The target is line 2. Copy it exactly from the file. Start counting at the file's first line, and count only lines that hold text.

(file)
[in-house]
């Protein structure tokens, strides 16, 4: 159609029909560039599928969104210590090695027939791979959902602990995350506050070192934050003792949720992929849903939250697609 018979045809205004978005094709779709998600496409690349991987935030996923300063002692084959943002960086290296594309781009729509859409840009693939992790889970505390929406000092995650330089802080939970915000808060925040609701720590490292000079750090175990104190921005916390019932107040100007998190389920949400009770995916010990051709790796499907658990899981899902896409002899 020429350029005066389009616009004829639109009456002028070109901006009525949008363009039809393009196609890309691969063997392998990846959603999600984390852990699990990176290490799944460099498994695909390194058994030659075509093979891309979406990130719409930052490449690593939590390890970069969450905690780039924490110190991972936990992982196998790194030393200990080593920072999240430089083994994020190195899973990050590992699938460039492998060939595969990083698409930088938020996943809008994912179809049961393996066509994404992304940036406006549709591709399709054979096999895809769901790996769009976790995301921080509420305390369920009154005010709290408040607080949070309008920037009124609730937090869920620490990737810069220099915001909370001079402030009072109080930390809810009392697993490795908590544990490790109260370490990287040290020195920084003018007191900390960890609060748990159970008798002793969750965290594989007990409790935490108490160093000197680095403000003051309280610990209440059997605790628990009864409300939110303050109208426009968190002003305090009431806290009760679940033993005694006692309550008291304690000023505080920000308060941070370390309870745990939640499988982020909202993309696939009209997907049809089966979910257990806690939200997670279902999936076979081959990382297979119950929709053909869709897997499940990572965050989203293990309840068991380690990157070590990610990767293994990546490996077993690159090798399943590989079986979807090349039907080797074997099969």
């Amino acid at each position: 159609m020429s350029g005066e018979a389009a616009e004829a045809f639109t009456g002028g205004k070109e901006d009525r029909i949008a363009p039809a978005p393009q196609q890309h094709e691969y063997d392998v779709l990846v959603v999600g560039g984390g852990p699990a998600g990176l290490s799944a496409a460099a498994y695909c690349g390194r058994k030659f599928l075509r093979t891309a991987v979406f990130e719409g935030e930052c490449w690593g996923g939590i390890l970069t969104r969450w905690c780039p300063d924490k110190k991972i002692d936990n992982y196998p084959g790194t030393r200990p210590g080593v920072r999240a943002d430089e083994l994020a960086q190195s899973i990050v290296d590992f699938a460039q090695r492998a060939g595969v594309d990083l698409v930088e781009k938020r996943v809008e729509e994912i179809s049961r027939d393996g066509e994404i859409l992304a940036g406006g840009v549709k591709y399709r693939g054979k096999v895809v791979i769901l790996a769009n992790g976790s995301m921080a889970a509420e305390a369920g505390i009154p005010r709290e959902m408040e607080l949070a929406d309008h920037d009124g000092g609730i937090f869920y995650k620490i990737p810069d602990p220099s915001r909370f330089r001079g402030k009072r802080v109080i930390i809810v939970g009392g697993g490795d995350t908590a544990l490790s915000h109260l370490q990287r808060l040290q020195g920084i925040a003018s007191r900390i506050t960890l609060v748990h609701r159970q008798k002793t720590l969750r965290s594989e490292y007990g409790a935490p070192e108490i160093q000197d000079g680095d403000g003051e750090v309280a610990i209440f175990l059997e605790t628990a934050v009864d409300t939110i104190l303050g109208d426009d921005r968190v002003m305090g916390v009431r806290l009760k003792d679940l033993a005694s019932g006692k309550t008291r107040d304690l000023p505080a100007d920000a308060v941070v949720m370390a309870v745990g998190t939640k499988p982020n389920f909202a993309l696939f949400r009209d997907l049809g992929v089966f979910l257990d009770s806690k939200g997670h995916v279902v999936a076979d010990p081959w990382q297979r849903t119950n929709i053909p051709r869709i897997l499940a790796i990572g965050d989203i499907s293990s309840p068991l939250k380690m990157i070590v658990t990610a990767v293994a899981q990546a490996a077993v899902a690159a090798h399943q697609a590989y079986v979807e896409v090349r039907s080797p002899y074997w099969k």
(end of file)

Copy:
């Protein structure tokens, strides 16, 4: 159609029909560039599928969104210590090695027939791979959902602990995350506050070192934050003792949720992929849903939250697609 018979045809205004978005094709779709998600496409690349991987935030996923300063002692084959943002960086290296594309781009729509859409840009693939992790889970505390929406000092995650330089802080939970915000808060925040609701720590490292000079750090175990104190921005916390019932107040100007998190389920949400009770995916010990051709790796499907658990899981899902896409002899 020429350029005066389009616009004829639109009456002028070109901006009525949008363009039809393009196609890309691969063997392998990846959603999600984390852990699990990176290490799944460099498994695909390194058994030659075509093979891309979406990130719409930052490449690593939590390890970069969450905690780039924490110190991972936990992982196998790194030393200990080593920072999240430089083994994020190195899973990050590992699938460039492998060939595969990083698409930088938020996943809008994912179809049961393996066509994404992304940036406006549709591709399709054979096999895809769901790996769009976790995301921080509420305390369920009154005010709290408040607080949070309008920037009124609730937090869920620490990737810069220099915001909370001079402030009072109080930390809810009392697993490795908590544990490790109260370490990287040290020195920084003018007191900390960890609060748990159970008798002793969750965290594989007990409790935490108490160093000197680095403000003051309280610990209440059997605790628990009864409300939110303050109208426009968190002003305090009431806290009760679940033993005694006692309550008291304690000023505080920000308060941070370390309870745990939640499988982020909202993309696939009209997907049809089966979910257990806690939200997670279902999936076979081959990382297979119950929709053909869709897997499940990572965050989203293990309840068991380690990157070590990610990767293994990546490996077993690159090798399943590989079986979807090349039907080797074997099969």